UN fears repeat of 1984 Ethiopian famine

The United Nations (UN) is warning of a repeat of Ethiopia’s devastating 1984 famine, and is calling for an immediate ceasefire in the northern region of Tigray.

Mark Lowcock, the world body’s humanitarian chief, told the BBC that hundreds of thousands of people were already experiencing famine conditions in Tigray after months of conflict.

Mr Lowcock called on the “men with guns” and their political masters to allow full access for aid workers.

And he said more money was urgently needed to support a massive expansion of humanitarian assistance.

But the Ethiopian government has brushed aside talk of a ceasefire.

And those in most urgent need appear to be trapped behind the frontlines – isolated and increasingly desperate, their homes and crops and clinics destroyed.

The patriarch of Ethiopia’s Orthodox Church recently ignited controversy when he said that genocide was being committed in the northern Tigray region.

His Holiness Abune Matthias – an ethnic Tigrayan himself – explained that since the outbreak of conflict in November between the Ethiopian military and the Tigray People’s Liberation Front (TPLF), his “mouth had been sealed, unable to speak from fear”.

Abune Matthias’ emotional statement resonated with many Tigrayans, who are deeply traumatised by the violence in their region. More than two million people have been displaced in the conflict.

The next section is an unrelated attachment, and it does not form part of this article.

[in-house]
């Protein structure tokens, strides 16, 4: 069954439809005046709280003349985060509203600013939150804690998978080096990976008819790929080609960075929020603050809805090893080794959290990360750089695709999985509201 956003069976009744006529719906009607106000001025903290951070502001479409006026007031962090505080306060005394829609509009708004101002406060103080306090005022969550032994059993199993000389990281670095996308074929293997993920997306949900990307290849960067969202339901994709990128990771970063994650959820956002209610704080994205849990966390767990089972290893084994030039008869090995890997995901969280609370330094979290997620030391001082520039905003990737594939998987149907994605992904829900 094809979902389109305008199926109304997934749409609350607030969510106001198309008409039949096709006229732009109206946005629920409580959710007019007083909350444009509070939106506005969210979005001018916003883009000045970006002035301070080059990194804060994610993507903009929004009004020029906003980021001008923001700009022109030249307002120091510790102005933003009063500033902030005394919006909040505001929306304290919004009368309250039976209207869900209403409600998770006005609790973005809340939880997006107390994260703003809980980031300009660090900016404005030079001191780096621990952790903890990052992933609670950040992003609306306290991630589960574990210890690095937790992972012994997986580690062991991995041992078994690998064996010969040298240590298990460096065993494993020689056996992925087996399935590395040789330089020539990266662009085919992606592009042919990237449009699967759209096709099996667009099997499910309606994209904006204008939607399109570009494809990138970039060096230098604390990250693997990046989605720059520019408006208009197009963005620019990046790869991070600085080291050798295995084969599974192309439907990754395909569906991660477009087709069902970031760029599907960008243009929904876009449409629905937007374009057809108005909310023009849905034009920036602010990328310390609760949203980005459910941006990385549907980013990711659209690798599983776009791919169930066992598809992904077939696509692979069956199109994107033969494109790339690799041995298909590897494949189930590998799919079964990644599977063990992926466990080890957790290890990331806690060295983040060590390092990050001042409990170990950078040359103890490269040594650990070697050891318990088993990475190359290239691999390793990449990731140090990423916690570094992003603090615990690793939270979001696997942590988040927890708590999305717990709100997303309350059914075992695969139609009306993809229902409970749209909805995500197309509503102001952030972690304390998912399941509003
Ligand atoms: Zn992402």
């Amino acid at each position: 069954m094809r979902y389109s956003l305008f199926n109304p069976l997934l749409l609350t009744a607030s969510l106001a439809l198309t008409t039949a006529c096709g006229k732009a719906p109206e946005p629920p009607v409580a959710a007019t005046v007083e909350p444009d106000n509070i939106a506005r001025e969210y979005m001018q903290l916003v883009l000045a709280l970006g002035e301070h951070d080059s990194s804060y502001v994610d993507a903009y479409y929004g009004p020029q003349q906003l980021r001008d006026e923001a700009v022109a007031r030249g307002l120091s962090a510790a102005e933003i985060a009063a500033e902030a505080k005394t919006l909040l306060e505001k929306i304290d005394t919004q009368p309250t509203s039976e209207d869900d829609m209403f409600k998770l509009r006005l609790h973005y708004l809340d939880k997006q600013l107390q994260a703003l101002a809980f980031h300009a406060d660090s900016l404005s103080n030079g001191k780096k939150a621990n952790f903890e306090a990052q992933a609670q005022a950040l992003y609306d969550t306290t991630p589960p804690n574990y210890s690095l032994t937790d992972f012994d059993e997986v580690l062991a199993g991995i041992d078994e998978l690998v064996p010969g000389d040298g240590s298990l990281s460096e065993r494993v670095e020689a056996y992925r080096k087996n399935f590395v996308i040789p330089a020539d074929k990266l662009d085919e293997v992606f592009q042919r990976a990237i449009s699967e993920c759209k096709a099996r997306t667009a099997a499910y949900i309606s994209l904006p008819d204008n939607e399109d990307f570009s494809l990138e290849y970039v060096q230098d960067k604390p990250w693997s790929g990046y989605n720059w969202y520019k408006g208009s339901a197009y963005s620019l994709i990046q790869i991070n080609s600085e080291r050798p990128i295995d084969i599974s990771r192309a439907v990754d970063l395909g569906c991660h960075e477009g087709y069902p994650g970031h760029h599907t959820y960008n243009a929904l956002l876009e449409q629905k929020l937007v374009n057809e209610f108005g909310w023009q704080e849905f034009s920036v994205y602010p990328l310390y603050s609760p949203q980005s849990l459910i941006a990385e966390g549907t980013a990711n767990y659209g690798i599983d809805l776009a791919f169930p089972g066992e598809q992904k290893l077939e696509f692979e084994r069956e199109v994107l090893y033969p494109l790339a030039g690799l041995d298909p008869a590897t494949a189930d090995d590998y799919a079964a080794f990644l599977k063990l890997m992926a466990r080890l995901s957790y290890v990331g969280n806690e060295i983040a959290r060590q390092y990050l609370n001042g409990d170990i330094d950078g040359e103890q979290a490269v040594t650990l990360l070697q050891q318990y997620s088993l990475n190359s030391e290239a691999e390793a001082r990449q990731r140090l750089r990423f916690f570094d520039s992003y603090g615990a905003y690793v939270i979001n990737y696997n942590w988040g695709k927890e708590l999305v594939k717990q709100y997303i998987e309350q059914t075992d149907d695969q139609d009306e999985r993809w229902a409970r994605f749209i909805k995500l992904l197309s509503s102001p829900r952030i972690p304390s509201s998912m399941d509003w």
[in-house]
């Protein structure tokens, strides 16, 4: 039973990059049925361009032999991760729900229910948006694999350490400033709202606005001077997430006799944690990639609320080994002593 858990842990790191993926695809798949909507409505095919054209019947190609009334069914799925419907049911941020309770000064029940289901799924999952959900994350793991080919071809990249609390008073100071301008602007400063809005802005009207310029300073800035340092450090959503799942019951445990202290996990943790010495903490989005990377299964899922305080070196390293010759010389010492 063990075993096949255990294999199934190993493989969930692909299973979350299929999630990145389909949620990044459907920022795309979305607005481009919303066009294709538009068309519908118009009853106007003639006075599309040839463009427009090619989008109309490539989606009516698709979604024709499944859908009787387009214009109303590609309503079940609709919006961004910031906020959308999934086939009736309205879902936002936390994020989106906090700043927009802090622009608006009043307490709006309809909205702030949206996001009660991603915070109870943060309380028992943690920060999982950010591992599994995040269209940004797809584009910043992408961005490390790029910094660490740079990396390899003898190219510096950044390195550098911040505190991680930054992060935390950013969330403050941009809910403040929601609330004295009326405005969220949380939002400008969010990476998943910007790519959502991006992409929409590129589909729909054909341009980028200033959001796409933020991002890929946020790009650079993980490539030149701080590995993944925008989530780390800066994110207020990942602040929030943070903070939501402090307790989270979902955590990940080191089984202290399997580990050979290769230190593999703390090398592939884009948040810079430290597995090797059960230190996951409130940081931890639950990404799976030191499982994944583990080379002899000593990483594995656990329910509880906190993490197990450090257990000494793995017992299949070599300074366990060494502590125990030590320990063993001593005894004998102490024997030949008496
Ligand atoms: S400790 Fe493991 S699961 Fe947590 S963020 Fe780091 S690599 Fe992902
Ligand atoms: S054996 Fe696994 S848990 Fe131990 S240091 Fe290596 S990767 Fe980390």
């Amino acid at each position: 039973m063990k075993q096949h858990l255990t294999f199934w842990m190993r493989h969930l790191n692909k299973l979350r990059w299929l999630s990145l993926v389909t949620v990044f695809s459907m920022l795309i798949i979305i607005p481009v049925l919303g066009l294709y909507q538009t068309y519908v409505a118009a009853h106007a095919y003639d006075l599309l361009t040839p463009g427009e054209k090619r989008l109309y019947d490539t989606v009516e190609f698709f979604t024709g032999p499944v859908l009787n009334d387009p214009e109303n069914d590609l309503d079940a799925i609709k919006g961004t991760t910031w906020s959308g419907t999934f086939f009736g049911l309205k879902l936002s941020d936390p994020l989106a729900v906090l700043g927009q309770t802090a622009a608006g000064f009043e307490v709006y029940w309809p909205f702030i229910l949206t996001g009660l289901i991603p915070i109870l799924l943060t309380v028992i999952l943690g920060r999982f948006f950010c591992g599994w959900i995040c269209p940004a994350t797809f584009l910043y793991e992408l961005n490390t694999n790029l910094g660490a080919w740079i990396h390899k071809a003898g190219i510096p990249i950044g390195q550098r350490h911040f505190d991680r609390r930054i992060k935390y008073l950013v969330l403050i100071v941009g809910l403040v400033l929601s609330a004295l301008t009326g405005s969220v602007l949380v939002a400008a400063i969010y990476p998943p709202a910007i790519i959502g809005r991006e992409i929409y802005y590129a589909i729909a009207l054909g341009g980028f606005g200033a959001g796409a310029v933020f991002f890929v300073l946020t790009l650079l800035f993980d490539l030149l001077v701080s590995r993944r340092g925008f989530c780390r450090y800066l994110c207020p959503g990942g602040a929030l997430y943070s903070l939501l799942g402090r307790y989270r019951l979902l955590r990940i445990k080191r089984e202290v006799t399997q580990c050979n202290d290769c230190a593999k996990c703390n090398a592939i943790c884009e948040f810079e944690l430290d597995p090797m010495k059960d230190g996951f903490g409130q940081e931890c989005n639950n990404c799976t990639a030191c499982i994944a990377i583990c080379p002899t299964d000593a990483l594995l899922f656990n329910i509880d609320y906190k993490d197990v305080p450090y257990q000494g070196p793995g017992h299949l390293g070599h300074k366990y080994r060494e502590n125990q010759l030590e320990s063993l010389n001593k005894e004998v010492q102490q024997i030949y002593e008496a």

Through protests in capitals around the world and via social media, members of the diaspora have united to campaign against what they insist is genocide.

The Ethiopian government rejects reports of mass atrocities as exaggerated and politically motivated. Breaking with the traditional hierarchy of the Ethiopian church, the Orthodox Synod distanced itself from the patriarch’s statement.

In popular parlance, genocide is the crime of crimes – the very worst on the books. It evokes a special outrage – campaigners against genocide call for exceptional international responses, including military intervention, to stop it.

The term was invented by Rafael Lemkin, a Polish lawyer of Jewish descent, to describe the uniquely terrible crimes perpetrated by the Nazis against entire peoples.

It won a special place in the international statute books when the United Nations formalised the Genocide Convention in 1948.

In the trials of high-ranking Nazi officials at Nuremberg, prosecutors had brought charges of crimes against humanity – defined as widespread and systematic violations perpetrated by a state or a state-like entity. -BBC

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